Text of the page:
Amazon has shown unprecedented interest in this year’s wide open Seattle City Council elections, most recently hosting a candidate forum for employees Tuesday evening.
Dozens of the 55 candidates, or their campaign representatives, running across seven district races appeared for a science-fair-style forum at the commerce giant’s Meeting Center across from The Spheres. Each was assigned to a table, their names and council districts projected on a wall. Attendees walked around and chatted as they pleased, eating food provided by FareStart, candidates said.
The Amazon candidate forum follows a $200,000 contribution to the political action committee of the Seattle Metropolitan Chamber of Commerce earlier this year. The chamber endorsed a slate of candidates last week.
As Seattle’s largest private employer, Amazon has a vested interest in the city’s politics and last year found itself the target of a new business tax, which it opposed by threatening to pause its growth in the city. Less than a month after passing the tax, the City Council voted to repeal it.
The company has been criticized for driving up housing costs, contributing to gentrification. At the same time, Amazon’s 45,000-plus employees in Seattle could represent a significant voting block.
“It was a great opportunity,” said Phyllis Porter, a candidate in District 2 (South Seattle, Chinatown International District). “[Amazon’s employees] work all the time so they may not usually have a chance to sit down and follow each race.”
The larger crowds were around candidates running in District 7 (downtown, South Lake Union, Queen Anne and Magnolia), where many Amazon employees live, Porter said.
She said nearly all the candidates in District 2 were present. One Amazon employee asked Porter about homelessness, while another wanted to talk about Rainier Avenue South. Porter has worked as a vocational educator and a street-safety advocate.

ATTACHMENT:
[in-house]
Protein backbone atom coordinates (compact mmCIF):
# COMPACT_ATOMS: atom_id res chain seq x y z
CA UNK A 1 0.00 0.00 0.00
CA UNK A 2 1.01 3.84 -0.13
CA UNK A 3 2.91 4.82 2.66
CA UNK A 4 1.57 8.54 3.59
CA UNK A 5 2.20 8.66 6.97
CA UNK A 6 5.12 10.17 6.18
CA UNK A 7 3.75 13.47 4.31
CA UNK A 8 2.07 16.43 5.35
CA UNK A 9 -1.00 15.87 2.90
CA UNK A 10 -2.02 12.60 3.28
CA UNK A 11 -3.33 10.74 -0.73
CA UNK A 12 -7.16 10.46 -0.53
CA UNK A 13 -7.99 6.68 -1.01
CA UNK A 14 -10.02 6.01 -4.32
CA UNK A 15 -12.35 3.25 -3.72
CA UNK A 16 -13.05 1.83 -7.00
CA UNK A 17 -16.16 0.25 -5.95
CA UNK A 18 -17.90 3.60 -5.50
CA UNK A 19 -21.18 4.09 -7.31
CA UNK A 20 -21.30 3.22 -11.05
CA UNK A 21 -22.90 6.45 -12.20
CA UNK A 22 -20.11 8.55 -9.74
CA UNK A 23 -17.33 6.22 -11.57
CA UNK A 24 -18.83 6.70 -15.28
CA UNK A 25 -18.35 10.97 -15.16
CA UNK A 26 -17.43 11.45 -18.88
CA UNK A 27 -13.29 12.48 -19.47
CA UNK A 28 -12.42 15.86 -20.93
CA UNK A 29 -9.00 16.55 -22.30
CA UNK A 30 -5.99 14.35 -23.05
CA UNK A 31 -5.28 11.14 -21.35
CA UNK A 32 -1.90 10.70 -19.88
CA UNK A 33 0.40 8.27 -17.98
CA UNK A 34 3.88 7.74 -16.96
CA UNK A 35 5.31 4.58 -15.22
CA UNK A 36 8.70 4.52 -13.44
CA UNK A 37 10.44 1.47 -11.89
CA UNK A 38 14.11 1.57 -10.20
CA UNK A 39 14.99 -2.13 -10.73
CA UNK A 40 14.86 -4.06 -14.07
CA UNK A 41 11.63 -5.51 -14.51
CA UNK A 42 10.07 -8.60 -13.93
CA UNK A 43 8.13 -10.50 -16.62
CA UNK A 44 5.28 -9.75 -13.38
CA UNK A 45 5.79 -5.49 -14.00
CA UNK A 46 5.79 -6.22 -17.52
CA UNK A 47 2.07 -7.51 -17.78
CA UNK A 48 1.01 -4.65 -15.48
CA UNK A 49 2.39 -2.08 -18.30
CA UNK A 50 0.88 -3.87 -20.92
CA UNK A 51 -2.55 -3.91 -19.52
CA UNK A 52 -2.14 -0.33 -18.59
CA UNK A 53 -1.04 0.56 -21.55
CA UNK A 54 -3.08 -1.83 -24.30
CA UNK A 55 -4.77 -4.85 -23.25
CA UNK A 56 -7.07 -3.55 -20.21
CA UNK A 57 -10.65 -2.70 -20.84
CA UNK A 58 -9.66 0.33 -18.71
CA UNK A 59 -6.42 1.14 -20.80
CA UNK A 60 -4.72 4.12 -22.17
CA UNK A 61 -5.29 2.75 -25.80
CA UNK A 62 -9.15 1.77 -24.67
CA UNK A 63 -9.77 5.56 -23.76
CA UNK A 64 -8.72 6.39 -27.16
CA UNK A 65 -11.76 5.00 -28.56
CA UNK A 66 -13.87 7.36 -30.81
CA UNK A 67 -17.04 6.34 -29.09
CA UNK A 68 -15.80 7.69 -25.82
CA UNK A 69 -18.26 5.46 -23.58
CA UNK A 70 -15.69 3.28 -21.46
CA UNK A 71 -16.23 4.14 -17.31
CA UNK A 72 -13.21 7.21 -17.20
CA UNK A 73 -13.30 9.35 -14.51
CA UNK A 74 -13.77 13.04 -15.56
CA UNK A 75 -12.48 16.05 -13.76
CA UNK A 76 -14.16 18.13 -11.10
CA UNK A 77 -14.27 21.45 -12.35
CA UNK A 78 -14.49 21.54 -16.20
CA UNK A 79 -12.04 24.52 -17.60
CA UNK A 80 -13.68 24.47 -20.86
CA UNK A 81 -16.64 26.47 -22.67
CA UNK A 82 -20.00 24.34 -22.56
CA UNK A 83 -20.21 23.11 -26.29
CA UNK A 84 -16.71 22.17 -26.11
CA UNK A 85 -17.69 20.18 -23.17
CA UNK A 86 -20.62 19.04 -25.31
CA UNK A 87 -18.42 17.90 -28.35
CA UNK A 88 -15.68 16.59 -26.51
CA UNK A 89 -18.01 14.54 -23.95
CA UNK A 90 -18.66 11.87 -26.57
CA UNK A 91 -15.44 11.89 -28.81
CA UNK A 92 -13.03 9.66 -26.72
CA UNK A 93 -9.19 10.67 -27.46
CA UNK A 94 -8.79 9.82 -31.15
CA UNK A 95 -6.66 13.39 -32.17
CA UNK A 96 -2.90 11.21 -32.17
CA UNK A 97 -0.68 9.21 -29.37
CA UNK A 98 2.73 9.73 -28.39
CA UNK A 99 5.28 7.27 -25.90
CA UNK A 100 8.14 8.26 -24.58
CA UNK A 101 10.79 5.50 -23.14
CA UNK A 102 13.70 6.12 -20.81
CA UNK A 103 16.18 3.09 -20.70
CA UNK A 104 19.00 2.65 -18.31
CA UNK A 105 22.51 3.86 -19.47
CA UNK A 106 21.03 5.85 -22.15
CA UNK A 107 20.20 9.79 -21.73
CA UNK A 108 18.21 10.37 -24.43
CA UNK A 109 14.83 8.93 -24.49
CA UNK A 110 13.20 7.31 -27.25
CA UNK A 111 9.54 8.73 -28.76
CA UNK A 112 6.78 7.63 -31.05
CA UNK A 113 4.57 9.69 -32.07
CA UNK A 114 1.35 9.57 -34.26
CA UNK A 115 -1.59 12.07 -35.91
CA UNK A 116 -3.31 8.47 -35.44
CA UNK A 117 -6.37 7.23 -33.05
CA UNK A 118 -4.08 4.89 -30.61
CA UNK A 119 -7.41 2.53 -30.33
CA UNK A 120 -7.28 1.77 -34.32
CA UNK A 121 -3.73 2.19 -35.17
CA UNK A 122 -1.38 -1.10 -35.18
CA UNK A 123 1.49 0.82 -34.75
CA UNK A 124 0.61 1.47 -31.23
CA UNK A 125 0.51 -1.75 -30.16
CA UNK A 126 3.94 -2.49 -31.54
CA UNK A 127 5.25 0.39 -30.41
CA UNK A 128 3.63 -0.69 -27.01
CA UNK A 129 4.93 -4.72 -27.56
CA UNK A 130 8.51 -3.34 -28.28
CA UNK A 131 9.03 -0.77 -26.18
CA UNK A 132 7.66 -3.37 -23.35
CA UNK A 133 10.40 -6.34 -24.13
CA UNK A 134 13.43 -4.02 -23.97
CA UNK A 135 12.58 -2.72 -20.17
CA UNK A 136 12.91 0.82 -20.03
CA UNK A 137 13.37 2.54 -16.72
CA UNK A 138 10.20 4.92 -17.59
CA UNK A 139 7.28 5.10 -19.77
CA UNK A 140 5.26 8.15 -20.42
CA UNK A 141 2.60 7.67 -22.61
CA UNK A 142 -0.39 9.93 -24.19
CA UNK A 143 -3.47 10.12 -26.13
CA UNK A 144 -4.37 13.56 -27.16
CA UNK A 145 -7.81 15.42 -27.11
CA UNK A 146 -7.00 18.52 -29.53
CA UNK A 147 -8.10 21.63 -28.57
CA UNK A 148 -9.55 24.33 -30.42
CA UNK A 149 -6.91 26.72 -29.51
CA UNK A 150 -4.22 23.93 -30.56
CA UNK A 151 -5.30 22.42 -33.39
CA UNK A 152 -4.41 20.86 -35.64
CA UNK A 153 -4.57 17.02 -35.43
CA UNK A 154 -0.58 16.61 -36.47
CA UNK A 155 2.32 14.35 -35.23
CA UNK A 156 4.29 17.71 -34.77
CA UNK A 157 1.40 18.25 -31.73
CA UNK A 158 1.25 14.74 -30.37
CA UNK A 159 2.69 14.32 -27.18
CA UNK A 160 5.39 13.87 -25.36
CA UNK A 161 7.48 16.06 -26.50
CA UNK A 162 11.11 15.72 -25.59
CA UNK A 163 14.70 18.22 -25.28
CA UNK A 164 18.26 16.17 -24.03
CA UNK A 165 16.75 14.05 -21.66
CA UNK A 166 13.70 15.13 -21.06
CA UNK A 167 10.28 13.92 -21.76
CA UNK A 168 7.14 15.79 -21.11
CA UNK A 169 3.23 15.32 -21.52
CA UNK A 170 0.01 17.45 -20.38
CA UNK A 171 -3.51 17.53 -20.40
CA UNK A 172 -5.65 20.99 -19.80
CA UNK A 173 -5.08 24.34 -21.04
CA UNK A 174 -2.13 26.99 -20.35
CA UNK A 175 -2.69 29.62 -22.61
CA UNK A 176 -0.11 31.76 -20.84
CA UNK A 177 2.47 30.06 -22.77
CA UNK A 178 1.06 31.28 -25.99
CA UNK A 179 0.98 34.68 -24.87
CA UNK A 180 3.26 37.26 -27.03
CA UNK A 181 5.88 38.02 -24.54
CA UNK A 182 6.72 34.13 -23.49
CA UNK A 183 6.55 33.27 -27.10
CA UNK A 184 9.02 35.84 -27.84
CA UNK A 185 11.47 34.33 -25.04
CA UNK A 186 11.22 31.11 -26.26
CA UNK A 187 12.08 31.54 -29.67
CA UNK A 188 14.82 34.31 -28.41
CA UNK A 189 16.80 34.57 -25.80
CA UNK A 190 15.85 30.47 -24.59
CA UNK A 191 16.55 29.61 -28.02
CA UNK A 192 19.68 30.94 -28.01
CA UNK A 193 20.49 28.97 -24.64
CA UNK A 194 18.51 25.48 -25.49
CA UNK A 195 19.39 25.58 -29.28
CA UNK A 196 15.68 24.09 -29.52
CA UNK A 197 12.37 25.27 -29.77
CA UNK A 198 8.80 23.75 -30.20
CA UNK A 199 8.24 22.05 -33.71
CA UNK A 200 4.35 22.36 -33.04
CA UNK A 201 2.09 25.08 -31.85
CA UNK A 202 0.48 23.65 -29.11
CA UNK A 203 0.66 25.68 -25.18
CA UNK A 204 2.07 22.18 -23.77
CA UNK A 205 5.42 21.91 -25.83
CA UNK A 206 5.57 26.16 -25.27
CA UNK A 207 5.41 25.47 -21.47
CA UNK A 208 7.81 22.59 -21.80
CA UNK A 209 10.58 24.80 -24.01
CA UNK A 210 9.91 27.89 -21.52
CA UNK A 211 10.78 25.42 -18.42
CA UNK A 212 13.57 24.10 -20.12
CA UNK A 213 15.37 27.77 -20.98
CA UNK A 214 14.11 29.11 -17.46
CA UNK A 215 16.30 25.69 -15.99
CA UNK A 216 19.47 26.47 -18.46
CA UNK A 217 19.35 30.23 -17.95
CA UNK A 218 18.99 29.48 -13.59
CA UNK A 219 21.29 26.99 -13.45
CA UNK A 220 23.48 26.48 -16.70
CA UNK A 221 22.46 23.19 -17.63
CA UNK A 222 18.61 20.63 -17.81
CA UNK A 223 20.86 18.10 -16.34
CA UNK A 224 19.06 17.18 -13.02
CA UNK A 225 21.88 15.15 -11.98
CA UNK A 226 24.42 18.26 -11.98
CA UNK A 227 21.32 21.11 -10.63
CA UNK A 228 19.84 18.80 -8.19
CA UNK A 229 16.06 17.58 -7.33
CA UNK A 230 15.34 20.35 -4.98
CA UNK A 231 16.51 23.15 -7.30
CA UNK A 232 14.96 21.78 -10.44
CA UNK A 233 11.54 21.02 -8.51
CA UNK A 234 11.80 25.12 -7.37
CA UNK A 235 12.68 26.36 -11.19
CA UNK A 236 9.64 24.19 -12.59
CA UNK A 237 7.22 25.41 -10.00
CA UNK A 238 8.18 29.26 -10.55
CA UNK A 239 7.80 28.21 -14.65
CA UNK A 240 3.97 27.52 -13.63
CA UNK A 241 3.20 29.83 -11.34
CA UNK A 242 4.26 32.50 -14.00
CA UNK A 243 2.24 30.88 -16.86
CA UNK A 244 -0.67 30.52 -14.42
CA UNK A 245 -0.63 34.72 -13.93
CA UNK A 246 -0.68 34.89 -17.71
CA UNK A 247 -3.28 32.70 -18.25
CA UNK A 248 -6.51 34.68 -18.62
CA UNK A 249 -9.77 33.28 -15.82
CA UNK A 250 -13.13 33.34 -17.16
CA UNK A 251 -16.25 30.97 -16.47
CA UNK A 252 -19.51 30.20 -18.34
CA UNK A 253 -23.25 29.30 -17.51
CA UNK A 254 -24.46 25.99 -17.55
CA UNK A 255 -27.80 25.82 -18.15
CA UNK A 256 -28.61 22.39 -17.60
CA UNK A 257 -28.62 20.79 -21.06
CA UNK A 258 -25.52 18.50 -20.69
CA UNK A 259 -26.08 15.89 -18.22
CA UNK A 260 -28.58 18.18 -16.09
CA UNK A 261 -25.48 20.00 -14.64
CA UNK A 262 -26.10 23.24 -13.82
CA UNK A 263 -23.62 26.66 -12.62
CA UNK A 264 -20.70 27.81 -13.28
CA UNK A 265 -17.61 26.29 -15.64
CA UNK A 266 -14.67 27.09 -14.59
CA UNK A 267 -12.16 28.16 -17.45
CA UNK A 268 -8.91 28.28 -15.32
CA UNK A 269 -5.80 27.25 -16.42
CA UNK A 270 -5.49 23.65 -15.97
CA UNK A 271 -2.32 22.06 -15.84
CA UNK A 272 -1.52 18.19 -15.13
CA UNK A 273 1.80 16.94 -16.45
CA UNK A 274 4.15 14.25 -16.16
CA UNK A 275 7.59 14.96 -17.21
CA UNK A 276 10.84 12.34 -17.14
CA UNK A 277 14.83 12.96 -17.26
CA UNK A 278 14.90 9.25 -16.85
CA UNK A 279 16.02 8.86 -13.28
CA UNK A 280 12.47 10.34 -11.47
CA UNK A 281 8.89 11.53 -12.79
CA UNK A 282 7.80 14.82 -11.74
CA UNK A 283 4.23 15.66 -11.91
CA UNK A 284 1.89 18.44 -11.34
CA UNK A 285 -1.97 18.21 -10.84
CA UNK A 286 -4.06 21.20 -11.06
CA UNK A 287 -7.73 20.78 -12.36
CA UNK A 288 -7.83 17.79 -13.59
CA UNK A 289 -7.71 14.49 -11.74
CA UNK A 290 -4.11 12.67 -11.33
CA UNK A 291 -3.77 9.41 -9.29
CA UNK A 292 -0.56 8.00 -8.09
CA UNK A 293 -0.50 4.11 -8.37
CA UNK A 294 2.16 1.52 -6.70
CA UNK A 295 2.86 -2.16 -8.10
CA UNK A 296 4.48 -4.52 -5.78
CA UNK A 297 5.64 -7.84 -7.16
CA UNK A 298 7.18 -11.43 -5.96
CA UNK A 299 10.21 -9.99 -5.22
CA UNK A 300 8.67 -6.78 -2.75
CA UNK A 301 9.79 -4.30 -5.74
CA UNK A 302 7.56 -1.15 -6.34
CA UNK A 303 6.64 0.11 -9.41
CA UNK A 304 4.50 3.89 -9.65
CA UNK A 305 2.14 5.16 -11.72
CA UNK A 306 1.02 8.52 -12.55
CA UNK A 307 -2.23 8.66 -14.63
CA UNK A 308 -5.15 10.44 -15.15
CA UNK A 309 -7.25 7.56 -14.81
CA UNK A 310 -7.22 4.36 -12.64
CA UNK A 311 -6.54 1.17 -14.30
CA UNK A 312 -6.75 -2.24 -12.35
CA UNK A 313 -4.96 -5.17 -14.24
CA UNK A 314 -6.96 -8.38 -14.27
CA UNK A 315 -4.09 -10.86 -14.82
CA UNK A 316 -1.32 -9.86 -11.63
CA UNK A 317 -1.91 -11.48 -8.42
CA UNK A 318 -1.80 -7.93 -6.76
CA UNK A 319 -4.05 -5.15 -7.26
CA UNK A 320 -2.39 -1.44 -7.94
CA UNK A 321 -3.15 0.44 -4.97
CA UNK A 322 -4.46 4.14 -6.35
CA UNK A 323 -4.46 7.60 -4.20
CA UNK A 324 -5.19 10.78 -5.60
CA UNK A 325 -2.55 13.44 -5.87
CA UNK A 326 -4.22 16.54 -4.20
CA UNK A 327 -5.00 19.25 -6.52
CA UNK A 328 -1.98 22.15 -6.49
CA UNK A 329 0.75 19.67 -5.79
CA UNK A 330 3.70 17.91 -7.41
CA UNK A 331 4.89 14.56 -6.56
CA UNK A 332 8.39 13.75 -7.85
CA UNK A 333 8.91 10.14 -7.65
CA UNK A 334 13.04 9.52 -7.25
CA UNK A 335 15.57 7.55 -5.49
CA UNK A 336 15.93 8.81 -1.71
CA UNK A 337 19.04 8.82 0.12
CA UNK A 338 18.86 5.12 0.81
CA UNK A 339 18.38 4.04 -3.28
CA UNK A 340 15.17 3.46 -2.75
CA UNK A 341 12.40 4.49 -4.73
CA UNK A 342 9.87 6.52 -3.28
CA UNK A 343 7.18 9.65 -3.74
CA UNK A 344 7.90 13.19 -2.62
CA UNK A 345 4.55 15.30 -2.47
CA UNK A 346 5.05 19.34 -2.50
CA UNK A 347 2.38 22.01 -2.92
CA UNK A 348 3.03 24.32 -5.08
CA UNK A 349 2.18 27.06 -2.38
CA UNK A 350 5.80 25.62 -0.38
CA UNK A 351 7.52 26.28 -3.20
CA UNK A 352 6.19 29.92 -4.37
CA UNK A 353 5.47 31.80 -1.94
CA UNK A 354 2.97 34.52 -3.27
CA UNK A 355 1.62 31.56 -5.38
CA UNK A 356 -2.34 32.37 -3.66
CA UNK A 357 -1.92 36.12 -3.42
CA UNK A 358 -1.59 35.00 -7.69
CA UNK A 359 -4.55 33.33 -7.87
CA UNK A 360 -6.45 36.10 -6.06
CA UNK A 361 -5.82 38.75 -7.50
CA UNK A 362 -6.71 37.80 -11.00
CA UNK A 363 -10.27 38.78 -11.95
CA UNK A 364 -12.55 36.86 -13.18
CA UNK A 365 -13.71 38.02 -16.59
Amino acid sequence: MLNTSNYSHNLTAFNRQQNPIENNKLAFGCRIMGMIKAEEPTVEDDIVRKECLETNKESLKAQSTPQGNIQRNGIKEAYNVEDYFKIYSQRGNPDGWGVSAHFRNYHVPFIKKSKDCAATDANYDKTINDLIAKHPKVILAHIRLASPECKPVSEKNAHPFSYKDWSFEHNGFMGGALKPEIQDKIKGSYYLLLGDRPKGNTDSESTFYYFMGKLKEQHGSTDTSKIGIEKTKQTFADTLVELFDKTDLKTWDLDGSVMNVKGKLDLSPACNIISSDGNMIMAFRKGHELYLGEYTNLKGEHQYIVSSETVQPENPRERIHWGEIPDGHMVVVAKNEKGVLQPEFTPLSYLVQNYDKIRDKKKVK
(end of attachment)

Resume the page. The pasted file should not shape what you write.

Joshua Newman, a Boeing engineer running in District 4 (Eastlake, Wallingford, University District, Northeast Seattle), said the Amazon forum was different from many of the other campaign stops he makes.
“It was a very young crowd,” Newman said. “Most of the forums in District 4 attract older residents — retired people and parents. This Amazon group was younger.”
The candidate said he had a long conversation with an Amazon employee who moved to Seattle from the Midwest “to be in an urban environment where he could walk and ride the bus,” but he has been made uncomfortable at times when sharing sidewalks and buses with people in crisis.
“He still wants to do it, but it makes him uncomfortable and infringes on his sense of safety,” Newman said. “Of course, with people [who] are homeless or having mental-health crises, their sense of safety is shattered, as well.”
Other attendees wanted to talk about housing. Some Amazon employees who live in smaller apartments near downtown are thinking about where they might want to move as they start families.
“They don’t want to move to the suburbs, but they might want to move to somewhere like District 4, into a duplex or a townhouse,” Newman said.
Porter, who’s pledged to represent people struggling to get by in the South End, noted that the relevant issues impacting that constituency aren’t necessarily the same for well-paid Amazon employees she spoke with.
“But on the other side, they’re just people like everybody else and they’re going to vote, so they need to hear from us,” she said.
Amazon has had other elected officials speak to employees and held a “fireside chat” during the last election with mayoral candidates Jenny Durkan and Cary Moon. Tuesday’s event was the largest of its kind, in part because of the size of the field up for election.
“This event was an opportunity for Amazonians to meet with candidates to discuss critical issues,” said senior vice president and general counsel David Zapolsky in a statement. “I am excited about the enthusiasm that our employees have for supporting a City Council that will focus on solving the problems our community faces.”
Seattle Times business reporter Benjamin Romano contributed to this report.